As might be expected with such an old game, over time, many variations on a theme began to appear, giving rise to different types of football. Thus is became necessary to distinguish the various forms by using some type of adjective to mark the specific set of rules being used. In England, for example, a particular version was developed and played at a school in the town of Rugby (thought to derive from Anglo-Saxon hruch burh = rook’s fortress, with rook referring either to the bird or a person’s name) and thus being designated Rugby football. In Ireland, they play Gaelic football, which is, in turn different from Australian rules football.

Rugby School. Warwickshire

In 1863, the newly formed Football Association (or FA) codified a set of rules that became the standard for Association Football, which involved the kicking of a round ball with only a goal-keeper being allowed to physically handle the ball. At around the same time, colleges in the US were playing a form of football that was more similar to Rugby football, where holding an oval-shaped ball and running with it was the main activity. This was referred to as collegiate football, the precursor the the run-of-the-century professional or grid-iron football.

Typical American Football Team

Now here’s where it gets interesting. In the UK, the phrase “association football” followed the path of simplification by shortening the adjective to soccer, similar to the way in which rugby football had become rugger. In 1889, the English poet and writer Ernest Dowson’s Letters was published, in which he wrote, “I absolutely decline to see socca’ matches.” The misspelling may, in fact, be due to the word not actually having a standard form at that point.

Dowson, as an aside, was one of those tragic figures who had a short life and dead at the age of 32 due to chronic alcoholism. When he was 23, he fell in love with an 11-year-old, Adelaide Foltinowicz, the daughter of a Polish restaurateur. Although nothing came of this infatuation, her marriage in 1897 to one of her father’s waiters became the third element of a tragic trifecta that included the suicide of his father by an overdose of chloral hydrate in 1894, and the suicide of his mother by hanging in 1895. Dowson left for France saying, “I have no lungs left to speak of, an apology for a liver, and a broken heart.” Thus began his slow decline into alcoholism and death back in England in 1900.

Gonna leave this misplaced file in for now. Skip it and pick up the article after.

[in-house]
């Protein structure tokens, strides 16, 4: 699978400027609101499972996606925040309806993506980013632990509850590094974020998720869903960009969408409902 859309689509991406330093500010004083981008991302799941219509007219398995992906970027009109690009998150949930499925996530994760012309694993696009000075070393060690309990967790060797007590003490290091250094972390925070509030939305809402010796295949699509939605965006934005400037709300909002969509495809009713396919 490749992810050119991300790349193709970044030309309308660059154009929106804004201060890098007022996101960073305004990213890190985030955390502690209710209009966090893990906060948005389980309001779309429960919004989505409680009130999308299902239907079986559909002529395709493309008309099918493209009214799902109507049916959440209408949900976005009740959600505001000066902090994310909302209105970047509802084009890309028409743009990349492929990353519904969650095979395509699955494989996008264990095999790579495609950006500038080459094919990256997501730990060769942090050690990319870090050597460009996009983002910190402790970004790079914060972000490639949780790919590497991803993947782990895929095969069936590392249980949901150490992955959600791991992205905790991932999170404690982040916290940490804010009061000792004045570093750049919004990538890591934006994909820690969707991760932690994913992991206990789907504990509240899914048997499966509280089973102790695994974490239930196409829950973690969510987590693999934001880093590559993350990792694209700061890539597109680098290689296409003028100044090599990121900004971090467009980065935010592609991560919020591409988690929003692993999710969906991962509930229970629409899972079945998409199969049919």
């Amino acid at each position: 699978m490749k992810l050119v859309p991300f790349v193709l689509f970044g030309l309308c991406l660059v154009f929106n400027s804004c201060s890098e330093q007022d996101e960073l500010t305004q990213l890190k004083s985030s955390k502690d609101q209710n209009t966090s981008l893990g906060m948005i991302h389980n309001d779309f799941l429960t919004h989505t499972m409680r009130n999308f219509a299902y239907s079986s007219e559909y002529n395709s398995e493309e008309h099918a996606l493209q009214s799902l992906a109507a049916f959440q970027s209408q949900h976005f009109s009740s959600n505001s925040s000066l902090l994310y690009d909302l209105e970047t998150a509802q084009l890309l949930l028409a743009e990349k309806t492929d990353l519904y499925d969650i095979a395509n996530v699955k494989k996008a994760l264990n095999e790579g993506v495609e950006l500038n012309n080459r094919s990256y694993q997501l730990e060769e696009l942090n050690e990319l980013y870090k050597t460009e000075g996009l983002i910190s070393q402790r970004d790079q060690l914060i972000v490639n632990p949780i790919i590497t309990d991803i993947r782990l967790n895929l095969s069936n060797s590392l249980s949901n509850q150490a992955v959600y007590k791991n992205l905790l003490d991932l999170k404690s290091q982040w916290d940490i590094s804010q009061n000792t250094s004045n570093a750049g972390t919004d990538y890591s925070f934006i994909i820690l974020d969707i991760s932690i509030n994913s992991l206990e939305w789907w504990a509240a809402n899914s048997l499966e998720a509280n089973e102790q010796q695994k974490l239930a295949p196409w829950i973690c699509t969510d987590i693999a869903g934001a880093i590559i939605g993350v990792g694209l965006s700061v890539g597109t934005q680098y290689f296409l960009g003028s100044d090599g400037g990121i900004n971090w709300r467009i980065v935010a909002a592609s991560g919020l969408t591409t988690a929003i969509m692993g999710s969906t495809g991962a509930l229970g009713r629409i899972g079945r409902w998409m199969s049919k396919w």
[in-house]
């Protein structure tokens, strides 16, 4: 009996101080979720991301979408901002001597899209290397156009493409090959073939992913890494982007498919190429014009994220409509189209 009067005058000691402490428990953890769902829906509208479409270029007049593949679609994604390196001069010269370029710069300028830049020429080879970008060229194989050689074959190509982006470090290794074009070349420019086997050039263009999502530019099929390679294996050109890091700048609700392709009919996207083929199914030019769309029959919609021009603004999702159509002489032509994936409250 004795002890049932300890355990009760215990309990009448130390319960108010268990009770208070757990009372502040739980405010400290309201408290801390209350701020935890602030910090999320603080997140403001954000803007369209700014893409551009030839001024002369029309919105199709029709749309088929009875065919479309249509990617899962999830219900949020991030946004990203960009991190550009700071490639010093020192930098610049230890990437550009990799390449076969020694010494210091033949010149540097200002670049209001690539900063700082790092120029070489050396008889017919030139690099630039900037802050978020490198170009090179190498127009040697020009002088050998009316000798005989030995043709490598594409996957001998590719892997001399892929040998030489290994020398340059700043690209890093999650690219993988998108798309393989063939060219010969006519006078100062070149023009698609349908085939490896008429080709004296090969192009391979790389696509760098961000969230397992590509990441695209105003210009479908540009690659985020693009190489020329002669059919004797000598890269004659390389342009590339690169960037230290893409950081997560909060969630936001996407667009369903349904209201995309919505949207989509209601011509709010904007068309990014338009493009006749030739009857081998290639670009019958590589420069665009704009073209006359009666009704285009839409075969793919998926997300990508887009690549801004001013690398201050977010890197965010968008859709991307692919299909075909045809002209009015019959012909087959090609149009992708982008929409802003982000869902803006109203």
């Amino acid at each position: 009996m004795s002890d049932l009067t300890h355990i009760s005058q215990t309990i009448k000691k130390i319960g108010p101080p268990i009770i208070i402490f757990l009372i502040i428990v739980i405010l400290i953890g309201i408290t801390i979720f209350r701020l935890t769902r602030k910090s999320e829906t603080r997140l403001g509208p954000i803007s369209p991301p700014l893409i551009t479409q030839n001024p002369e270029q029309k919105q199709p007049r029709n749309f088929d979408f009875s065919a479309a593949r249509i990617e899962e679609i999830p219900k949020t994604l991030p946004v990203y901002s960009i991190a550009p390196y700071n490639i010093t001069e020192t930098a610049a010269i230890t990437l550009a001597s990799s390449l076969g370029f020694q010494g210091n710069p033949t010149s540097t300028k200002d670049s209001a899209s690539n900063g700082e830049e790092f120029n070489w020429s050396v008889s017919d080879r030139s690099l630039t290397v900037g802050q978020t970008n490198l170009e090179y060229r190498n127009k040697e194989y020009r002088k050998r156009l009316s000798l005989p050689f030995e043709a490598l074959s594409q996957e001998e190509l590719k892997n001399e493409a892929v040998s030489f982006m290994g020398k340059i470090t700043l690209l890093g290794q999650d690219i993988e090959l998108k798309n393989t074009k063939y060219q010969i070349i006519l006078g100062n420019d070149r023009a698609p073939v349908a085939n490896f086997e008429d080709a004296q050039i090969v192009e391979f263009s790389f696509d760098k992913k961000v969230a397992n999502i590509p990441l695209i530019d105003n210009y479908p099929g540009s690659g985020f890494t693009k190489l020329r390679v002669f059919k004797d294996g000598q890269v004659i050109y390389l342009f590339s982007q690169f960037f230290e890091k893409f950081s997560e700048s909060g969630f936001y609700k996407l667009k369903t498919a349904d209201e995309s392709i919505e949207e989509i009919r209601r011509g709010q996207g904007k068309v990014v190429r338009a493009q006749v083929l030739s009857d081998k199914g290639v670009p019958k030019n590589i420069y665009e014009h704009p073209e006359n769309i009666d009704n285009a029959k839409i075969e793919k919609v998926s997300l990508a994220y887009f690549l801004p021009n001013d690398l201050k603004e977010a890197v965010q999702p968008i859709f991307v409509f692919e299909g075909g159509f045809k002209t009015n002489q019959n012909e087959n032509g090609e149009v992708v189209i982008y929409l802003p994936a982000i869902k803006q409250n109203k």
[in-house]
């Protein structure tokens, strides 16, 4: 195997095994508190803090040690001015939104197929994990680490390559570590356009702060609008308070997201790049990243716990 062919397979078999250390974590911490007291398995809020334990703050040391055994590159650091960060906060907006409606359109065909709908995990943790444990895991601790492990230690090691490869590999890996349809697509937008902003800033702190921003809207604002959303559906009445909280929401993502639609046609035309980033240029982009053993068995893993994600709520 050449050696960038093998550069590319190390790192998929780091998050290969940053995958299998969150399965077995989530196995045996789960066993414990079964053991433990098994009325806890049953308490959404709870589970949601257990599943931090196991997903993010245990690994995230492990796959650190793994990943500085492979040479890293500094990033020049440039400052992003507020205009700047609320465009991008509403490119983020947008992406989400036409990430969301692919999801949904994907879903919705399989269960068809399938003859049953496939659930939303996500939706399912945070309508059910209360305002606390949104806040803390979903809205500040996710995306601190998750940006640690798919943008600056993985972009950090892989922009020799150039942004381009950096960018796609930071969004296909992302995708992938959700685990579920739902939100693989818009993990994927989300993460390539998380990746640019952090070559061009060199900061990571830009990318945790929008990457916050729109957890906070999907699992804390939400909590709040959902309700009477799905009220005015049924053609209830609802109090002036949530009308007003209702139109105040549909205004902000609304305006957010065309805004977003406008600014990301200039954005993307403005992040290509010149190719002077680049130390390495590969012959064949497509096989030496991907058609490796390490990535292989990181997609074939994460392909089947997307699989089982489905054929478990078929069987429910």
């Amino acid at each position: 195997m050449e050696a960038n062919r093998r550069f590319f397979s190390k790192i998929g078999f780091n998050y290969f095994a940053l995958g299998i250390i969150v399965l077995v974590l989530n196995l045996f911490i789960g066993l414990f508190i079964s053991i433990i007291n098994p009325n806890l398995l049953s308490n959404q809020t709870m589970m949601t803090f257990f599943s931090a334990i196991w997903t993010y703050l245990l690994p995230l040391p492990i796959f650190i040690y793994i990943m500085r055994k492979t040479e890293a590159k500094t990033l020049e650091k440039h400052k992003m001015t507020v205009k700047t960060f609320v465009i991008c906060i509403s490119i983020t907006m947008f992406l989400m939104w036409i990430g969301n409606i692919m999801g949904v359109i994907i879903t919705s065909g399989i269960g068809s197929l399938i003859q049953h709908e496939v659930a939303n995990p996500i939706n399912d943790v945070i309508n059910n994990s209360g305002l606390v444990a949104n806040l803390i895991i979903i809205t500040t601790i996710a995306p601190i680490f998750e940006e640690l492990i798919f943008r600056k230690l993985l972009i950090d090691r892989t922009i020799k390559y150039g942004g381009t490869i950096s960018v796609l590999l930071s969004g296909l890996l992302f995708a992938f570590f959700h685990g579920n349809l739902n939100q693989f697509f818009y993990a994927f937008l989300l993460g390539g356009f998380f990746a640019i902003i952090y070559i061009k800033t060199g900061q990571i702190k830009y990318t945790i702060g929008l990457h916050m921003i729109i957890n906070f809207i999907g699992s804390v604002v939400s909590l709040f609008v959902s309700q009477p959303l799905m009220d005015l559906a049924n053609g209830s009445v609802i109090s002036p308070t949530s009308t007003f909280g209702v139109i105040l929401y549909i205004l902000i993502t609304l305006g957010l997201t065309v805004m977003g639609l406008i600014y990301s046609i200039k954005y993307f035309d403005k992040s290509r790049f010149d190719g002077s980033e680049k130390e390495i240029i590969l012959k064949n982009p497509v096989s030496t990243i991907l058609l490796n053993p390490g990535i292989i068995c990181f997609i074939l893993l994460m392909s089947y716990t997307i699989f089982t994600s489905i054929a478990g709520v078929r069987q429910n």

Ernest Dowson 1867-1900

In the US, the adjective was dropped rather than shortened and references to collegiate or grid-iron football simply fell back to football alone. An article in the New York Herald of November 1881 said that, “A splendid game of football was played yesterday at the Polo Grounds between… Harvard and Princeton.”

But now for the flip-flop.

The English-originated word soccer was primarily used by the then upper classes, when public school chappies would play rugger, soccer, and cricket, and export them across the empire where the natives would learn to play them and ultimately beat the English in all of them! But the working classes of the 19th and 20th century still played common or garden football, a much more logical name for a game that involved kicking a ball with your foot. So gradually, the popular word for the game in England became football and not soccer.

Meanwhile, on the ranch, the official body for the game of soccer as played in the UK was created in 1913 as the United States of America Foot Ball Association, and became one of the early members of the international body that overseas the World Cup, FIFA (Fédération Internationale de Football Association). It wasn’t until 1945 that it became the United States Soccer Football Association (and notice how the word association is used along with the word derived from association in the first place!) Then, the flip ultimately flopped in 1974 as the word football was dropped altogether to leave the United States Soccer Federation. With football now firmly associated with American football, using soccer served to make the distinction between the two ball games.

Which brings us back to June 2010, with the Americans using the British English word soccer to refer to… well… soccer! Rather than being some sort of snub to the sons and daughters of Mad King George, it seems that the heirs to the Revolution are preserving a word coined by the 19th century’s Empire Builders.  It turns out, therefore, that perhaps in certain respects, the Americans are actually preserving the English language.

Bet we don’t see a letter to the UK’s Daily Telegraph about THAT analysis!

[1] Source: UK Times newspaper article, June 10, 2010: Boris Johnson attacks America’s ‘anti-British’ rhetoric on BP.

Postscript: Germany vs. Greece


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Filed under Etymology, Vocabulary, Word Origins